COMPARATIVE HERMENEUTICS, SOCIAL ACTION, AND METANARRATIVES: A RESPONSE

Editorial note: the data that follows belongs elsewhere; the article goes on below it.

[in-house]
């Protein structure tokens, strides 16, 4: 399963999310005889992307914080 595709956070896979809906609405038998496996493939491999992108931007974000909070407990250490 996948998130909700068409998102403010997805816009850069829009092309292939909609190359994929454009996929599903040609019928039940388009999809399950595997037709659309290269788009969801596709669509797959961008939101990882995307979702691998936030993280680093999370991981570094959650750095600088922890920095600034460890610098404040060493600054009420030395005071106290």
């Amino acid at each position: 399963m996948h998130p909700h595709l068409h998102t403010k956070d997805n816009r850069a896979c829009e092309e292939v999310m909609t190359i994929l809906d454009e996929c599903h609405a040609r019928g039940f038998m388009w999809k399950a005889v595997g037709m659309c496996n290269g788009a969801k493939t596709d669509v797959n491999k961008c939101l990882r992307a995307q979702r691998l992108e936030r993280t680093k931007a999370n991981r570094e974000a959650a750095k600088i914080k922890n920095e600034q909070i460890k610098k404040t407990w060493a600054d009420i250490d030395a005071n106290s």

AbstractThis essay responds to the three main position papers of the 2018 CIAS workshop, which were published in Religion & Theology 26, no. 1&2 (2019). The main thrust of the essay relates to the concept of hermeneutics and the location of the discourse of comparative hermeneutics. The essay defines the fundamental question at stake as a question of discourse. From this basis, the paper proceeds to consider four main issues that constitute the framework for conceiving a Centre for the Interpretation of Authoritative Scripture: to wit, historicising of scripture and tradition, the character of texts and textual traditions and canons, comparative religion and hermeneutics as discourse and the implied definition of religion (and of religion as social discourse). Firstly, comparative hermeneutics raises the problem of what a tradition is. What constitutes its essential identity? Secondly, it is possible, and this essay explores this line, to redescribe hermeneutics as a social discourse, that is, to understand interpretation as social interaction. It is when the concept of religion is historicised, and the complex and contestatious processes of social and identity-formation are investigated, that the social discursivity, authority construction and power-effects, and the ideological work performed by tradition-formation can be brought to light. In this manner, the essay argues for the de-essentialisation of religious traditions such that it is possible to think beyond narrowly delimited boundaries and rather see the common human activity of social discourse productions that bind adherents of different religious traditions in a given social aggregation together – which enables thinking common social purposes.
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